He felt a fearful shadow nearby , the mouse brown shape of a thrush. He knew its’ laser-like yellow eyes were fixed on him. His soul shrieked. Thrusting his wings, he raced forward between two other butterflies in the crowd, and escaped. The fluttering tribe forged on. Underneath him he felt a rush, he knew the thrush had struck hard; tortured wings were crushed in its’ beak, then dropped. The bitter, milkweed-fed fragility was nasty. With a cry the young thrush wheeled away.
The tribe of butterflies flew steadily, with the setting sun lowering behind them, and the evening breeze pushing them on.
Zara found the butterfly ornament of fine gold wire on her dressing table the day after Mitch disappeared. It distracted her for only a moment. She placed it in a square floral patterned cardboard box that had sat on her dressing table for as long as she could remember.
I wonder if Mum made that. I must ask her, she thought.
It took Zara a week to go from being angry with Mitch to being seriously worried about him. How dare he? was where she started out, and she ended up at Is he OK?
At tea time a week later, when she had the chance to ask about the butterfly, she was sidetracked by a phone call from her friend Celia, who was visiting that evening to commiserate with her about Mitch. They loved that word; they always said it with as much earnestness as they could find within themselves. She never did ask anyone about the fine gold wire sculpture of a butterfly, though she kept it for years and years.
That night after Celia had gone, and the moon had drifted high amongst the trees, on the eighth night since Mitch had disappeared, Zara dreamed of butterflies.
A swarm of Wanderers, with their orange and black wings edged with white, were covered by a great shadow in the shape of eagles wings. She saw the swarm settle in a shaded grove of flowering trees. Despite the shadow she danced between sunlit almond trees, removing nuts from cracked shells, and eating them. A relaxed smile grew on her face. The butterflies hung like giant teardrops from the branches of the almonds, and from the branches of nearby flowering plants that looked like Rhododendrons. The strange dream where sunny orchards coexisted with moist shaded hillsides, ended with a golden veil of mist falling over the scene, hours before Zara woke.
Mitch was heady,flitting from flower to flower in pursuit of the pheromone-laced females. The soft milkweed flowers smelt marvellous, but the females made his wings sing. An instinct whispered to him to settle and wait.
Wait until a female pauses and wants to mate.
He alighted and spread his wings to scare away predators. He waited until the sun was halfway to the zenith of his sky. A female flew over him, and he lifted his wings to fly beside her. It was an amazing feeling fluttering his wings in perfect synchronicity with another. A male rival appeared, brushing wings with the female, and flying straight at Mitch. Mitch shifted to above the female, and then stalled to drop below her. He turned himself in a westerly direction towards the thickest patch of milkweed, and the female followed him. They descended between the thick green stalks with their abdomens locked. They twitched and settled, surrounded by a mist of pheromones amongst the humid chlorophyll enriched pores until the sun began to descend.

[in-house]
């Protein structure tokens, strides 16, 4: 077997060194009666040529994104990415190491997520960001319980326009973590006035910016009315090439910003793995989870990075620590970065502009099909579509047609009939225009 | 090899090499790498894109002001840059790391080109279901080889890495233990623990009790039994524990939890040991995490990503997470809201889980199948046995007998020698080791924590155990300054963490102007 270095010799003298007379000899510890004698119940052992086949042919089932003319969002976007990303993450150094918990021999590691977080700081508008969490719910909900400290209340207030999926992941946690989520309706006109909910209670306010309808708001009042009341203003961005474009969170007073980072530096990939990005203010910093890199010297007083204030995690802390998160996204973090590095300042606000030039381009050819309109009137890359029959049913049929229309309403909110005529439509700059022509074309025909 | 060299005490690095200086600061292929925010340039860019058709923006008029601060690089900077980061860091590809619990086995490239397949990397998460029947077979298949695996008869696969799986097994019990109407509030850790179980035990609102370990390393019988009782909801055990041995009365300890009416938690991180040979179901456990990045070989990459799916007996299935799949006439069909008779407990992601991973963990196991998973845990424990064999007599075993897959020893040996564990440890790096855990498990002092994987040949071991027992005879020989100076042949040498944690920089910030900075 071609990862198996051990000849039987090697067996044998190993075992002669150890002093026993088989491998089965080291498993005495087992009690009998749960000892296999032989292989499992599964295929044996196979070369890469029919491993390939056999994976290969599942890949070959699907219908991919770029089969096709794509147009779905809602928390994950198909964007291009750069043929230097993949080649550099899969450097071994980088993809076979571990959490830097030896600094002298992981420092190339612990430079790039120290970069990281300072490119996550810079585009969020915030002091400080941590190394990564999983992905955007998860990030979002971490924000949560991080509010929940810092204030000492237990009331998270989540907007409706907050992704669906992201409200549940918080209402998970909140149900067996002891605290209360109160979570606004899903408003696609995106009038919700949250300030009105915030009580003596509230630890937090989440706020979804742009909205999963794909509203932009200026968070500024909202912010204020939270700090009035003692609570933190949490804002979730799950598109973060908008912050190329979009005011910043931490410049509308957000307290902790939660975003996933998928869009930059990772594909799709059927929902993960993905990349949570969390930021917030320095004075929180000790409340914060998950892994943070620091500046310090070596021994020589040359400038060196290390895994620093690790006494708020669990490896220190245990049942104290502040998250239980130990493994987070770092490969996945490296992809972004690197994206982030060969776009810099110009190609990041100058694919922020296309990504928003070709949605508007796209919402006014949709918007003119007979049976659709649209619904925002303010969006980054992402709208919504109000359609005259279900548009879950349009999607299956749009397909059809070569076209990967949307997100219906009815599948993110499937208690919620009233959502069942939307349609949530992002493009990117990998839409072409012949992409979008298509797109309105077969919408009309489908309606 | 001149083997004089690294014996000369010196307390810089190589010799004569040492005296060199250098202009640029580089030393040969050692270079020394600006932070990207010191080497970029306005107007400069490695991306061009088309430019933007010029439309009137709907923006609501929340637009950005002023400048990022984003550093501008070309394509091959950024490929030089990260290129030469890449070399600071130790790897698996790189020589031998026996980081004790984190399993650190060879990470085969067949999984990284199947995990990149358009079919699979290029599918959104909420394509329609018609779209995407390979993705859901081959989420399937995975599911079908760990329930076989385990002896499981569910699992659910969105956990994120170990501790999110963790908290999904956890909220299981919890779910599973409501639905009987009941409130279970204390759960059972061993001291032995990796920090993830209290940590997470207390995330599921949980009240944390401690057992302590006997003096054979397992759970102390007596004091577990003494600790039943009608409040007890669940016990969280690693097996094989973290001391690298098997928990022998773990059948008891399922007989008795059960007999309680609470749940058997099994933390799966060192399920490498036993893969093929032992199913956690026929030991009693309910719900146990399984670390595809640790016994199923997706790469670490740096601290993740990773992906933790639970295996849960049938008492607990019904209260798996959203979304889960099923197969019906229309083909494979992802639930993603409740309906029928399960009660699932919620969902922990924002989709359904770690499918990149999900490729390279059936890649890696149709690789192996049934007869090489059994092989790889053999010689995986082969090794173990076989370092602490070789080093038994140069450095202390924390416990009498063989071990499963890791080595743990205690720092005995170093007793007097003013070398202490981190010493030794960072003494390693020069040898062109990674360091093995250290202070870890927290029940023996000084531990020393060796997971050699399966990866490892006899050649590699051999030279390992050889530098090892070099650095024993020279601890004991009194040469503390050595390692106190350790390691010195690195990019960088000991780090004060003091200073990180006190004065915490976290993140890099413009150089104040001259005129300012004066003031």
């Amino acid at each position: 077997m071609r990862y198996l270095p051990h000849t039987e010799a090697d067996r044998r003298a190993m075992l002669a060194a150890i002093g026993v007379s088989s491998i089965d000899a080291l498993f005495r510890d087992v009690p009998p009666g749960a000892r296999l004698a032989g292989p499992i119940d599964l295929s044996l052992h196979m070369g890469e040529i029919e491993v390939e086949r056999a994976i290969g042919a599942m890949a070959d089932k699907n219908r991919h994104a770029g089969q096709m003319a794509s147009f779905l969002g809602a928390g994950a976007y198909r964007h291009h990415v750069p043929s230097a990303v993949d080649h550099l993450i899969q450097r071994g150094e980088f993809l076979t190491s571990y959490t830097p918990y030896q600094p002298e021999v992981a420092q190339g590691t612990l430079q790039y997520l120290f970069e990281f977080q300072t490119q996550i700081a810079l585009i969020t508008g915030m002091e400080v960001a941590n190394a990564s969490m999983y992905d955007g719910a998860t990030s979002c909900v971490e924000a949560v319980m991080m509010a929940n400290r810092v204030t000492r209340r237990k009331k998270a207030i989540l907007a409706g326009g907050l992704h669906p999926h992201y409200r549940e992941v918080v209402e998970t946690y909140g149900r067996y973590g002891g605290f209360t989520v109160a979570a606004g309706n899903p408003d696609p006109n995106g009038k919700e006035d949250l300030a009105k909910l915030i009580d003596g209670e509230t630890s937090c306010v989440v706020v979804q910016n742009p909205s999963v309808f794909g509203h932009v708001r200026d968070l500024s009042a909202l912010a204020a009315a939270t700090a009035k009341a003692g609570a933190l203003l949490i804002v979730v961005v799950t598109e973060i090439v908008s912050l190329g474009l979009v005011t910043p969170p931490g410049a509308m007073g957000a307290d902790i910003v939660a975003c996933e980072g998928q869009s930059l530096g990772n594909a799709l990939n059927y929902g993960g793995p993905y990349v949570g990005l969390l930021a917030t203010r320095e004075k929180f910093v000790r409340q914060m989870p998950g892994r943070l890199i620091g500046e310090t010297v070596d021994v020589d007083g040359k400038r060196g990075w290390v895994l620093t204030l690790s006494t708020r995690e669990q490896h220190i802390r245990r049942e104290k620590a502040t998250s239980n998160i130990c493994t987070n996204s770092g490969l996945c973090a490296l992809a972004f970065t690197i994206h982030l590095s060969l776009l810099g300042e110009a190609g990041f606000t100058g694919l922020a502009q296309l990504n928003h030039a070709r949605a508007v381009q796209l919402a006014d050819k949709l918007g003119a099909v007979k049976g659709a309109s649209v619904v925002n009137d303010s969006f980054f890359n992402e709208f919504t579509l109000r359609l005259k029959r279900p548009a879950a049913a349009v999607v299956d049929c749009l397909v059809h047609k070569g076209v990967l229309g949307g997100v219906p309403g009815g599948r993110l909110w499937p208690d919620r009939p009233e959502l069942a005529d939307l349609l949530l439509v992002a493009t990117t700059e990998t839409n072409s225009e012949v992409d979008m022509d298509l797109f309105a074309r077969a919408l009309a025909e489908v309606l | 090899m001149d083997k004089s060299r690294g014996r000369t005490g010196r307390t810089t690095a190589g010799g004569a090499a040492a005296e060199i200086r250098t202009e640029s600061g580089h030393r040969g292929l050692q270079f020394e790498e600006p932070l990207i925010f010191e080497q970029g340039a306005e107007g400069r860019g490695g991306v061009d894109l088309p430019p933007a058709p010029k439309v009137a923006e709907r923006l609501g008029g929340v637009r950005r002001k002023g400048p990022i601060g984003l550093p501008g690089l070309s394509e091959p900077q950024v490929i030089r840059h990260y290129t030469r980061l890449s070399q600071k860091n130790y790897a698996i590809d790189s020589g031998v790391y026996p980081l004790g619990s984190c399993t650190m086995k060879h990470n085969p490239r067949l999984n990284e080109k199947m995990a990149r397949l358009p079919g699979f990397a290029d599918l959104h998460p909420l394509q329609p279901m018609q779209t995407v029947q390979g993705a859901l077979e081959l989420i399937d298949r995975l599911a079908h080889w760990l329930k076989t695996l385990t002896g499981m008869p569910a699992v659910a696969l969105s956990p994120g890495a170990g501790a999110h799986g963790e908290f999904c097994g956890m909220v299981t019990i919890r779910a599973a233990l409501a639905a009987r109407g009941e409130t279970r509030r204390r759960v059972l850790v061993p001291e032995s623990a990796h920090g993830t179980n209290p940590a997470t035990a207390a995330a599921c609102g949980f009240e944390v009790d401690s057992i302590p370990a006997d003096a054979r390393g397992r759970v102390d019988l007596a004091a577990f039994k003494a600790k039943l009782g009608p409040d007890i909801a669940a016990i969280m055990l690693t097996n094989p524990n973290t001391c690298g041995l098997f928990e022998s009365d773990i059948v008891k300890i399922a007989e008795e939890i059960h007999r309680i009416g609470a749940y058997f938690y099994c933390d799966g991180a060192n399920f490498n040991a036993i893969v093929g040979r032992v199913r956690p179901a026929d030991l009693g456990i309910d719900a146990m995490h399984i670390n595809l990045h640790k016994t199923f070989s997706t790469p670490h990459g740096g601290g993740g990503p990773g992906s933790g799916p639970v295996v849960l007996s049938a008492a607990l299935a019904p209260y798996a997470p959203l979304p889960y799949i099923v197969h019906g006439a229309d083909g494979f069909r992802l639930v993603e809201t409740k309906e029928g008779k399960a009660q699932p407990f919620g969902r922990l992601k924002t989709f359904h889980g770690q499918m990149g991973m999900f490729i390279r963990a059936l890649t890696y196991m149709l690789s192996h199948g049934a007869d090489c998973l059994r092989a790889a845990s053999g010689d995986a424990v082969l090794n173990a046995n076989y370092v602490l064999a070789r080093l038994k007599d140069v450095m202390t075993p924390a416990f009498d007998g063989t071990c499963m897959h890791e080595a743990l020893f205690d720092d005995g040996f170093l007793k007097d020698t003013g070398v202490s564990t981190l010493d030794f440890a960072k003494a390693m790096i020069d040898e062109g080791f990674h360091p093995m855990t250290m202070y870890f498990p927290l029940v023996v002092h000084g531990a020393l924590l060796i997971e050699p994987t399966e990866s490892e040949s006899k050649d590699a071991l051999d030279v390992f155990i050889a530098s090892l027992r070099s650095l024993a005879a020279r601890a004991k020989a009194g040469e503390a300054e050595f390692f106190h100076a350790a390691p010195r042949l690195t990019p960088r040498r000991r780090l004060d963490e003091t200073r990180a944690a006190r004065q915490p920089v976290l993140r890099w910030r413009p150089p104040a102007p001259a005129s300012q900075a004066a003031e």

Everyone rose from amongst the grass. They were indistinguishable from one another like a huge orange and black cloud. Mitch tried to keep the female in sight, but a pair of pied shrikes began to strike at the edge of the moving mass. Their cruel beaks scored here and there, crushing the thoraxes of just-fertilised potential.Mitch and the female found each other again. They dipped and weaved, escaping they knew not how. At last they settled on the easterly side of a rhododendron that bore orange flowers. The shadows grew long over Mount Lily.
The female mind-whispered to Mitch, At first light I will lay my eggs.
His body grew still with the rightness of it all. At dawn he flew with her down among the milkweed to guzzle the dew. When he lifted his feet and antennae from his feast, the female was nowhere to be found. He felt his strength leaving him. His feelers tasted nothing now.
Though Zara was in a dream, it seemed as if the light was blinding her.
How could that be?
Her eyes swivelled in her head, the nerves shivering, but she could not waken then.